Car makers have a habit of badging a vehicle and calling it a Sports model. Holden did it with the SV6 Commodore, Ford’s Falcon XR6, Toyota with the Camry and Aurion…generally it’s cosmetic and that’s it. Kia has jumped on the sports wagon and added one to the Cerato family as the 2017 Kia Cerato Sport. It’s priced at $24790 RRP plus metallic paint (Snow White metallic pearl on the test car) at $520.Mechanically you get Kia’s free spinning two litre petrol four. It’s good for 112 kilowatts (6200 rpm) and 192 torques (4000 rpm). It’s a six speed auto in the test car. The ratios see around 2250 on the tacho for the state limit in Australia of 110 kph. Economy is claimed to be, from a fifty litre tank of standard unleaded, 9.9L/100 km for the city, a more reasonable 5.7 L/100 km for the highway, and a combined figure of 7.3L/100 km. Private Fleet saw a best of 6.2L/100 kilometres on a jaunt to the upper south coast of NSW and back.Externally you get a lithe, slippery, sinuously shaped 4560 mm long body with a solitary Sport badge on the left rear, the addition of a small bootlid spoiler above the 421 litre boot, sweet looking alloys and Nexen rubber of a 215/45/17 profile, with the overall look of a wheel and tyre combination failing to look as if they fit and fill the wheelwells. Perhaps 18s and a 50 series tyre would look more as if they’d fill the hole, but at what cost for ride quality? The Schreyer grille is a touch more upright and adds a visible extra toughness.To add to the Sport, you get a black valance for the rear bumper, globe driving lights in the front (no LED driving lights, they’re reserved for the top of the range SLi) and a number of features shared with the models either side, the S and Si, such as front and rear parking sensors, mirror mounted indicator lights, and folding heated exterior mirrors. The headlights slide deep into the fenders and have a white plastic insert that does nothing for lighting but breaks up the look to provide a bit more visual appeal. However, they’re not as sharped edged and attractive as sister car, Hyundai’s Elantra. The rear lights have also been given a slight makeover, with the look now more akin to a Euro style car.Internally it’s standard Kia; great ergonomics, clean layout and easy to read dash and console controls, cloth seats (shared with the S and covered in a harder wearing weave), a man made leather wrapped driver’s binnacle, 2 twelve volt sockets and USB, plenty of leg room inside the 2700 mm wheelbase and shoulder room in the small mid sized sedan thanks to an overall width of 1780 mm. Airconditioning is controlled by old school dials; old school they may be but there’s nothing simpler than a dial with pictures to tell you how hot/cold, how much blowing speed and where it’s going. Naturally there’s Bluetooth and a reverse camera to complement the six airbags plus there’s Apple CarPlay and Android Auto on board.Audio and satnav are controlled via a seven inch touchscreen and it’s here where technology niggles. From Start, the screen shows a warning message and requires human intervention to agree and move forward. I’m not a fan of such a program, whereas a timed delay before reverting to the radio screen would be more appropriate. The satnav is brilliant in look and usage, showing a proper geographical perspective for the surrounding lands, and can be zoomed/expanded via the radio tuning knob on the right hand side.The driver faces a simple two dial layount, with speed and engine rev counter taking pride of place and fuel & engine temperature in two small sectioned locations to the bottom. In between the main dials is the info screen, with servicing intervals, speed, economy, trip meters and more available via the steering wheel mounted tabs. Again, typical, user friendly, human oriented Kia. The dash design overall hasn’t changed much, with the ovoid, curved, look and sweeping vertically oriented lines breaking up an otherwise somewhat slabby black plastic look.The six speed auto in the test car didn’t exhibit anything out of the ordinary nor was it the slickest, smoothest, transmission around. Hesitant and jerky sometimes from low throttle start, sometimes sweet and unfussed, barely noticeable in changes at speed, easily self changing on slight slopes and descents to holding a gear too long on a downhill or uphill run and requiring manual intervention. There’s three dive modes (Sport/Normal/Eco) and only rarely was Sport called upon for it’s quicker shifting. A mixed bag and not one of the best nor worst around and not really deserving of a Sport moniker.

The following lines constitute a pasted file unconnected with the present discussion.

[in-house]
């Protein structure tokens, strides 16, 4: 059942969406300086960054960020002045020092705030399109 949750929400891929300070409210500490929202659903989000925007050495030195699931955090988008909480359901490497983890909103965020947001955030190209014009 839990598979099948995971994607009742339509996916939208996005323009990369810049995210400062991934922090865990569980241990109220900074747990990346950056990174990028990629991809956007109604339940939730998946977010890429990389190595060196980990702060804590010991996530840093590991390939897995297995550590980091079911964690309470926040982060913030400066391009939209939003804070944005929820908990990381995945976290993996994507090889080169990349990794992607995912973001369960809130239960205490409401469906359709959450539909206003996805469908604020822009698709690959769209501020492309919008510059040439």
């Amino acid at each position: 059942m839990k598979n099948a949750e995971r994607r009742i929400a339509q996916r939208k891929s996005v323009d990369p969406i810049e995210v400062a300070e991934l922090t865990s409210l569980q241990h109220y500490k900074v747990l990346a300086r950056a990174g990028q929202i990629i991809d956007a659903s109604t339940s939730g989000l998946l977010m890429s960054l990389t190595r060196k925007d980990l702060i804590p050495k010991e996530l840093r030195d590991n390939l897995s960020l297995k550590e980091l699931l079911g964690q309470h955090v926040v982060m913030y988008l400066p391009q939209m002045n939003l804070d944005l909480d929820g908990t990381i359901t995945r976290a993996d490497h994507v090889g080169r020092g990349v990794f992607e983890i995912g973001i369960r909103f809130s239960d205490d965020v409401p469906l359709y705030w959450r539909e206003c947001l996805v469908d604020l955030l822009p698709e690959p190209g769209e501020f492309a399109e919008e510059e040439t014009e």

The ride itself though is a delight and shows off the fettling Kia’s engineers have added. It’s well damped in the McPherson strut front/coupled torsion beam rear, with smaller lumps and bumps quickly dialled out, quick rebound from bigger dips and undualtions, however there was a sideways skip occasionally on some unsettled surfaces. The front benefits from uprated springs, adding a poise and nimbleness in turn-in.Tyre pressures were crucial, too, with 36 psi having the Cerato Sport feeling taut, grippy but also a touch skatey in tighter corners. Around 32 psi would provide the ideal balnce for ride and handling. You get a sense of agility, confidence, and tactility though, with a feeling that it’d require some serious issues to lose grip. But the electrically assisted steering is perhaps a little too eager to help, lacking real feedback and communication, with numbness on centre and an artifical weight once wound left and right plus a sense of twitchiness requiring the driver to add in minute corrections as you pedal along.